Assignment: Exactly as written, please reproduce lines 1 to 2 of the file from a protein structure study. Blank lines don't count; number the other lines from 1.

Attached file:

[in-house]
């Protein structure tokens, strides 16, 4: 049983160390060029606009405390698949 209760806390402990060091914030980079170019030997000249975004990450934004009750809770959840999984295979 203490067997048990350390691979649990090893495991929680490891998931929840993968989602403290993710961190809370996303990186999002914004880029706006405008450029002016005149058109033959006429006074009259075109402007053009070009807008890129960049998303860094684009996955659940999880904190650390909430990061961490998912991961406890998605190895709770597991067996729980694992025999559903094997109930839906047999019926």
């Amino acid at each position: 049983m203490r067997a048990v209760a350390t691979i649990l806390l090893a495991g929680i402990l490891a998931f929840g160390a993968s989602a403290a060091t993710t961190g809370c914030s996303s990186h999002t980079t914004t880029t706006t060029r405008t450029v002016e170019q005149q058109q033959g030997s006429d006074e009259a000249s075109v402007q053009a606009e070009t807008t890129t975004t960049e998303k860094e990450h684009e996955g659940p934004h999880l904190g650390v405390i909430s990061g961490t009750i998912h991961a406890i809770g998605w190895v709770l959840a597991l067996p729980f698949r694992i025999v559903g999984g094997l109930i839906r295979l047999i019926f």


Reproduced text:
[in-house]
């Protein structure tokens, strides 16, 4: 049983160390060029606009405390698949 209760806390402990060091914030980079170019030997000249975004990450934004009750809770959840999984295979 203490067997048990350390691979649990090893495991929680490891998931929840993968989602403290993710961190809370996303990186999002914004880029706006405008450029002016005149058109033959006429006074009259075109402007053009070009807008890129960049998303860094684009996955659940999880904190650390909430990061961490998912991961406890998605190895709770597991067996729980694992025999559903094997109930839906047999019926």